Who does not know Turner's picture of the Golden Bough? The scene, suffused with the golden glow of imagination in which the divine mind of Turner steeped and transfigured even the fairest natural landscape, is a dream-like vision of the little woodland lake of Nemi -- "Diana's Mirror," as it was called by the ancients. No one who has seen that calm water, lapped in a green hollow of the Alban hills, can ever forget it. The two characteristic Italian villages which slumber on its banks, and the equally Italian palace whose terraced gardens descend steeply to the lake, hardly break the stillness and even the solitariness of the scene. Diana herself might still linger by this lonely shore, still haunt these woodlands wild.

In antiquity this sylvan landscape was the scene of a strange and recurring tragedy. On the northern shore of the lake, right under the precipitous cliffs on which the modern village of Nemi is perched, stood the sacred grove and sanctuary of Diana Nemorensis, or Diana of the Wood. The lake and the grove were sometimes known as the lake and grove of Aricia. But the town of Aricia (the modern La Riccia) was situated about three miles off, at the foot of the Alban Mount, and separated by a steep descent from the lake, which lies in a small crater-like hollow on the mountain side. In this sacred grove there grew a certain tree round which at any time of the day, and probably far into the night, a grim figure might be seen to prowl. In his hand he carried a drawn sword, and he kept peering warily about him as if at every instant he expected to be set upon by an enemy. He was a priest and amurderer; and the man for whom he looked was sooner or later to murder him and hold the priesthood in his stead. Such was the rule of the sanctuary. A candidate for the priesthood could only succeed to office by slaying the priest, and having slain him, he retained office till he was himself slain by a stronger or a craftier.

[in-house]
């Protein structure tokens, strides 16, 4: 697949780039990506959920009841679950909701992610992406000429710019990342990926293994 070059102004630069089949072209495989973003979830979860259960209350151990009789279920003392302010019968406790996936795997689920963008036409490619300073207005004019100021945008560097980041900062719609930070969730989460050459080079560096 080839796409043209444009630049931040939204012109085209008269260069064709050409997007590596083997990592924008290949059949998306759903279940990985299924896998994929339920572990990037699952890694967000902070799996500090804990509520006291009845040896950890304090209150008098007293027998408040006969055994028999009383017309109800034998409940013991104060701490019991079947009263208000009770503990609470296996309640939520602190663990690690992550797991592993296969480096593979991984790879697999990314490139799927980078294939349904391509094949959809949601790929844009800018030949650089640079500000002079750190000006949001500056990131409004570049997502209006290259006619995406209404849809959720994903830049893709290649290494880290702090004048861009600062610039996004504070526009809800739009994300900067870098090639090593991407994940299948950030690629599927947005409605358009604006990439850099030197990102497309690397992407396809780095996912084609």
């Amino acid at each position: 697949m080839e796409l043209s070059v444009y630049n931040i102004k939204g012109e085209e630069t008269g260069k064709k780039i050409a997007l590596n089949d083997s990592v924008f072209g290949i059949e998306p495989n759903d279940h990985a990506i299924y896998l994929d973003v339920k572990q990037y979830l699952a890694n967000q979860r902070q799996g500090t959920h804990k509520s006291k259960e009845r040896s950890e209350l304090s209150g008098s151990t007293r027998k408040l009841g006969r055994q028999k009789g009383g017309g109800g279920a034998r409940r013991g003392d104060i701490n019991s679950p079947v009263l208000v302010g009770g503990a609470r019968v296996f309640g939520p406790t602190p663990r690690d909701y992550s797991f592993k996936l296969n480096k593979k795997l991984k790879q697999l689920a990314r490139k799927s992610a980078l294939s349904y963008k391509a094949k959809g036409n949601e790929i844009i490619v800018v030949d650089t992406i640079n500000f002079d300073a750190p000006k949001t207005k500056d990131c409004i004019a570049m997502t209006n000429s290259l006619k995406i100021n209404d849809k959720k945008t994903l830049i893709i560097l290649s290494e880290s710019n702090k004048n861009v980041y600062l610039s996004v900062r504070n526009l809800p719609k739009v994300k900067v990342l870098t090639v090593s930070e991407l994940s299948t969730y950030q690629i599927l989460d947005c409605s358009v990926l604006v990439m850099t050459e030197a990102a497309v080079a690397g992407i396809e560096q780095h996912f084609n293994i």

The post which he held by this precarious tenure carried with it the title of king; but surely no crowned head ever lay uneasier, or was visited by more evil dreams, than his. For year in, year out, in summer and winter, in fair weather and in foul, he had to keep his lonely watch, and whenever he snatched a troubled slumber it was at the peril of his life. The least relaxation of his vigilance, the smallest abatement of his strength of limb or skill of fence, put him in jeopardy; grey hairs might seal his death-warrant. To gentle and pious pilgrims at the shrine the sight of him might well seem to darken the fair landscape, as when a cloud suddenly blots the sun on a bright day. The dreamy blue of Italian skies, the dappled shade of summer woods, and the sparkle of waves in the sun, can have accorded but ill with that stern and sinister figure. Rather we picture to ourselves the scene as it may have been witnessed by a belated wayfarer on one of those wild autumn nights when the dead leaves are falling thick, and the winds seem to sing the dirge of the dying year. It is a sombre picture, set to melancholy music -- the background of forest showing black and jagged against a lowering and stormy sky, the sighing of the wind in the branches, the rustle of the withered leaves under foot, the lapping of the cold water on the shore, and in the foreground, pacing to and fro, now in twilight and now in gloom, a dark figure with a glitter of steel at the shoulder whenever the pale moon, riding clear of the cloud-rack, peers down at him through the matted boughs.